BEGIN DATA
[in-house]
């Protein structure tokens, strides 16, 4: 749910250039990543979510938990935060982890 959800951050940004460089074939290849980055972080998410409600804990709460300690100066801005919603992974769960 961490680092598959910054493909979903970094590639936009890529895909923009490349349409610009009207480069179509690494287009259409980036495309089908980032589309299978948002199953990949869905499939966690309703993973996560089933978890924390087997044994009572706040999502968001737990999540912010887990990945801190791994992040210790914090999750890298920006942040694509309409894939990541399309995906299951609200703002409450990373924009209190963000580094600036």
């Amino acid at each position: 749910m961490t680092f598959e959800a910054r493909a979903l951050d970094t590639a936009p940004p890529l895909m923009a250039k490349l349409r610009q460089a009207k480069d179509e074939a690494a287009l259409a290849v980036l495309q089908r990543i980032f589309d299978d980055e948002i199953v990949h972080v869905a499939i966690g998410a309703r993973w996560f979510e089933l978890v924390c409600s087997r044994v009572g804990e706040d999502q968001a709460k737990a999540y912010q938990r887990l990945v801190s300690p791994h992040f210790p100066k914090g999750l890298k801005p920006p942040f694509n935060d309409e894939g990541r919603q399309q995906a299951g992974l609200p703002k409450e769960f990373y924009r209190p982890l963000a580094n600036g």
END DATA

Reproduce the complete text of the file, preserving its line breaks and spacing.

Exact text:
[in-house]
């Protein structure tokens, strides 16, 4: 749910250039990543979510938990935060982890 959800951050940004460089074939290849980055972080998410409600804990709460300690100066801005919603992974769960 961490680092598959910054493909979903970094590639936009890529895909923009490349349409610009009207480069179509690494287009259409980036495309089908980032589309299978948002199953990949869905499939966690309703993973996560089933978890924390087997044994009572706040999502968001737990999540912010887990990945801190791994992040210790914090999750890298920006942040694509309409894939990541399309995906299951609200703002409450990373924009209190963000580094600036």
């Amino acid at each position: 749910m961490t680092f598959e959800a910054r493909a979903l951050d970094t590639a936009p940004p890529l895909m923009a250039k490349l349409r610009q460089a009207k480069d179509e074939a690494a287009l259409a290849v980036l495309q089908r990543i980032f589309d299978d980055e948002i199953v990949h972080v869905a499939i966690g998410a309703r993973w996560f979510e089933l978890v924390c409600s087997r044994v009572g804990e706040d999502q968001a709460k737990a999540y912010q938990r887990l990945v801190s300690p791994h992040f210790p100066k914090g999750l890298k801005p920006p942040f694509n935060d309409e894939g990541r919603q399309q995906a299951g992974l609200p703002k409450e769960f990373y924009r209190p982890l963000a580094n600036g």